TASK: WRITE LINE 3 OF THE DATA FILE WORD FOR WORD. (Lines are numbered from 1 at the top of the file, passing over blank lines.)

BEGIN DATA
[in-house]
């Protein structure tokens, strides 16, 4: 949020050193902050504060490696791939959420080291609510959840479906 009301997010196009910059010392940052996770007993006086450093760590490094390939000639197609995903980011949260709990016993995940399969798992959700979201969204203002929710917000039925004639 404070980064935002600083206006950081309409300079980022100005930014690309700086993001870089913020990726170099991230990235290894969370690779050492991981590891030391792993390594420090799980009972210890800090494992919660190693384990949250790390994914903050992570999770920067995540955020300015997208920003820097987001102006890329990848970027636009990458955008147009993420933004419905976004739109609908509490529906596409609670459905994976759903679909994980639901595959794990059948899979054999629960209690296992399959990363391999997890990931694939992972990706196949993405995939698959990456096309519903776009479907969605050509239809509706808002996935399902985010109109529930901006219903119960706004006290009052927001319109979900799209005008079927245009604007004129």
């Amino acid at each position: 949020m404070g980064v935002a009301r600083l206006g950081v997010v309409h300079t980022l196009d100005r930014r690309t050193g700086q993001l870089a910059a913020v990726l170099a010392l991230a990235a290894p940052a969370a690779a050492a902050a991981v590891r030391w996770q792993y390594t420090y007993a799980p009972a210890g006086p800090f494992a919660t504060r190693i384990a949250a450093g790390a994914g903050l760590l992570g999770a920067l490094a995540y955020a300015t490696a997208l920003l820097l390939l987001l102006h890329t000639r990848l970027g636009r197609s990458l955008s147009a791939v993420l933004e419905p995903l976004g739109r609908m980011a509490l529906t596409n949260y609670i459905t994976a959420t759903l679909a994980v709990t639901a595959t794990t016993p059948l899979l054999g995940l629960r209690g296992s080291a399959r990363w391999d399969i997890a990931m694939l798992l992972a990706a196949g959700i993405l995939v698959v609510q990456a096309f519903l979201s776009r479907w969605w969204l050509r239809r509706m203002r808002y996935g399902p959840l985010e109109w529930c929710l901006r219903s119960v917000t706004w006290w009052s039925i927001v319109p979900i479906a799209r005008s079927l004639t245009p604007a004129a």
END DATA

């Amino acid at each position: 949020m404070g980064v935002a009301r600083l206006g950081v997010v309409h300079t980022l196009d100005r930014r690309t050193g700086q993001l870089a910059a913020v990726l170099a010392l991230a990235a290894p940052a969370a690779a050492a902050a991981v590891r030391w996770q792993y390594t420090y007993a799980p009972a210890g006086p800090f494992a919660t504060r190693i384990a949250a450093g790390a994914g903050l760590l992570g999770a920067l490094a995540y955020a300015t490696a997208l920003l820097l390939l987001l102006h890329t000639r990848l970027g636009r197609s990458l955008s147009a791939v993420l933004e419905p995903l976004g739109r609908m980011a509490l529906t596409n949260y609670i459905t994976a959420t759903l679909a994980v709990t639901a595959t794990t016993p059948l899979l054999g995940l629960r209690g296992s080291a399959r990363w391999d399969i997890a990931m694939l798992l992972a990706a196949g959700i993405l995939v698959v609510q990456a096309f519903l979201s776009r479907w969605w969204l050509r239809r509706m203002r808002y996935g399902p959840l985010e109109w529930c929710l901006r219903s119960v917000t706004w006290w009052s039925i927001v319109p979900i479906a799209r005008s079927l004639t245009p604007a004129a």